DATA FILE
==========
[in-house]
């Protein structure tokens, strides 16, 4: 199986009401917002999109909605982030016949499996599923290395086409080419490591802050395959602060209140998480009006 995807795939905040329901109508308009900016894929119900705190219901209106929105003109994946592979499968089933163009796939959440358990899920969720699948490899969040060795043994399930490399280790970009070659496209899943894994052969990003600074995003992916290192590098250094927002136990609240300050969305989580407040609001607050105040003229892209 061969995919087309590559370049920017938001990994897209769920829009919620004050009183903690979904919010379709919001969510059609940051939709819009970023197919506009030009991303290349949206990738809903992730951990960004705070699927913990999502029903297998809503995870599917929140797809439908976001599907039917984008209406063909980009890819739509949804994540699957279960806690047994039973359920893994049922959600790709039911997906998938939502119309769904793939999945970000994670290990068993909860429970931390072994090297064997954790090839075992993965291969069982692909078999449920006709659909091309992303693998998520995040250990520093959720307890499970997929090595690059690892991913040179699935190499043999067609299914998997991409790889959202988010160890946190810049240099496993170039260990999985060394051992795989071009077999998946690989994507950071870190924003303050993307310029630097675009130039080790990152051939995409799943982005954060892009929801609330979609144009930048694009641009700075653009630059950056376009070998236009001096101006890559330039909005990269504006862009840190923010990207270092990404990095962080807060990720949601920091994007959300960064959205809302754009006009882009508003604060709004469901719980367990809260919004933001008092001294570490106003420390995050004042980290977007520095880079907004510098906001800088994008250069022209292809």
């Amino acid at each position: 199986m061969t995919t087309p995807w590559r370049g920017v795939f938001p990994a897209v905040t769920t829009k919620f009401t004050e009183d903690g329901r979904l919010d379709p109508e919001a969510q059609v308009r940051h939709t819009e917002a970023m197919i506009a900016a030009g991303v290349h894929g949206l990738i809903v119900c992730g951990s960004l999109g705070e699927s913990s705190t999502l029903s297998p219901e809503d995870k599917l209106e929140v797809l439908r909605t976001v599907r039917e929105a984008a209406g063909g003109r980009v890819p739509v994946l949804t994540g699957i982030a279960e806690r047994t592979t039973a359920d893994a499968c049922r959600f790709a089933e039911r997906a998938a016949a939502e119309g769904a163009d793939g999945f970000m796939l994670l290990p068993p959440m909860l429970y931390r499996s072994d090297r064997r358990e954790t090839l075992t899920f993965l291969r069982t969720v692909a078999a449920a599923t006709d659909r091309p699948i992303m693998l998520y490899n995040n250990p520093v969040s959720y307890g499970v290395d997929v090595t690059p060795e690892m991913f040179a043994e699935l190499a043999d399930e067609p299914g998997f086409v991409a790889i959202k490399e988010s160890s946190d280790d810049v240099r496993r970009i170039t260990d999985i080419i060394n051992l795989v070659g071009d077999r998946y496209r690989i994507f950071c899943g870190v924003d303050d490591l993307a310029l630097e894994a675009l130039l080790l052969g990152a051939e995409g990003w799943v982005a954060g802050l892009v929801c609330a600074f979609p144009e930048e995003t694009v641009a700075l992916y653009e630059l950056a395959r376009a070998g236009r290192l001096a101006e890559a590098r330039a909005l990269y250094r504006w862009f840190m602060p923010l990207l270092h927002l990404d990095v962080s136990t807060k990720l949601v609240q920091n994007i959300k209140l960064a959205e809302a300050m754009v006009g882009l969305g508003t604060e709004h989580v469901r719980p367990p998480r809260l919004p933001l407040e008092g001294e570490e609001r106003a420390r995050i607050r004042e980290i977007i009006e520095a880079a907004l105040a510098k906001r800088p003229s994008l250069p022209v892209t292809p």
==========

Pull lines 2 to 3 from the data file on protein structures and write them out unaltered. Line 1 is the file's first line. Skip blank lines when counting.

């Protein structure tokens, strides 16, 4: 199986009401917002999109909605982030016949499996599923290395086409080419490591802050395959602060209140998480009006 995807795939905040329901109508308009900016894929119900705190219901209106929105003109994946592979499968089933163009796939959440358990899920969720699948490899969040060795043994399930490399280790970009070659496209899943894994052969990003600074995003992916290192590098250094927002136990609240300050969305989580407040609001607050105040003229892209 061969995919087309590559370049920017938001990994897209769920829009919620004050009183903690979904919010379709919001969510059609940051939709819009970023197919506009030009991303290349949206990738809903992730951990960004705070699927913990999502029903297998809503995870599917929140797809439908976001599907039917984008209406063909980009890819739509949804994540699957279960806690047994039973359920893994049922959600790709039911997906998938939502119309769904793939999945970000994670290990068993909860429970931390072994090297064997954790090839075992993965291969069982692909078999449920006709659909091309992303693998998520995040250990520093959720307890499970997929090595690059690892991913040179699935190499043999067609299914998997991409790889959202988010160890946190810049240099496993170039260990999985060394051992795989071009077999998946690989994507950071870190924003303050993307310029630097675009130039080790990152051939995409799943982005954060892009929801609330979609144009930048694009641009700075653009630059950056376009070998236009001096101006890559330039909005990269504006862009840190923010990207270092990404990095962080807060990720949601920091994007959300960064959205809302754009006009882009508003604060709004469901719980367990809260919004933001008092001294570490106003420390995050004042980290977007520095880079907004510098906001800088994008250069022209292809």
């Amino acid at each position: 199986m061969t995919t087309p995807w590559r370049g920017v795939f938001p990994a897209v905040t769920t829009k919620f009401t004050e009183d903690g329901r979904l919010d379709p109508e919001a969510q059609v308009r940051h939709t819009e917002a970023m197919i506009a900016a030009g991303v290349h894929g949206l990738i809903v119900c992730g951990s960004l999109g705070e699927s913990s705190t999502l029903s297998p219901e809503d995870k599917l209106e929140v797809l439908r909605t976001v599907r039917e929105a984008a209406g063909g003109r980009v890819p739509v994946l949804t994540g699957i982030a279960e806690r047994t592979t039973a359920d893994a499968c049922r959600f790709a089933e039911r997906a998938a016949a939502e119309g769904a163009d793939g999945f970000m796939l994670l290990p068993p959440m909860l429970y931390r499996s072994d090297r064997r358990e954790t090839l075992t899920f993965l291969r069982t969720v692909a078999a449920a599923t006709d659909r091309p699948i992303m693998l998520y490899n995040n250990p520093v969040s959720y307890g499970v290395d997929v090595t690059p060795e690892m991913f040179a043994e699935l190499a043999d399930e067609p299914g998997f086409v991409a790889i959202k490399e988010s160890s946190d280790d810049v240099r496993r970009i170039t260990d999985i080419i060394n051992l795989v070659g071009d077999r998946y496209r690989i994507f950071c899943g870190v924003d303050d490591l993307a310029l630097e894994a675009l130039l080790l052969g990152a051939e995409g990003w799943v982005a954060g802050l892009v929801c609330a600074f979609p144009e930048e995003t694009v641009a700075l992916y653009e630059l950056a395959r376009a070998g236009r290192l001096a101006e890559a590098r330039a909005l990269y250094r504006w862009f840190m602060p923010l990207l270092h927002l990404d990095v962080s136990t807060k990720l949601v609240q920091n994007i959300k209140l960064a959205e809302a300050m754009v006009g882009l969305g508003t604060e709004h989580v469901r719980p367990p998480r809260l919004p933001l407040e008092g001294e570490e609001r106003a420390r995050i607050r004042e980290i977007i009006e520095a880079a907004l105040a510098k906001r800088p003229s994008l250069p022209v892209t292809p």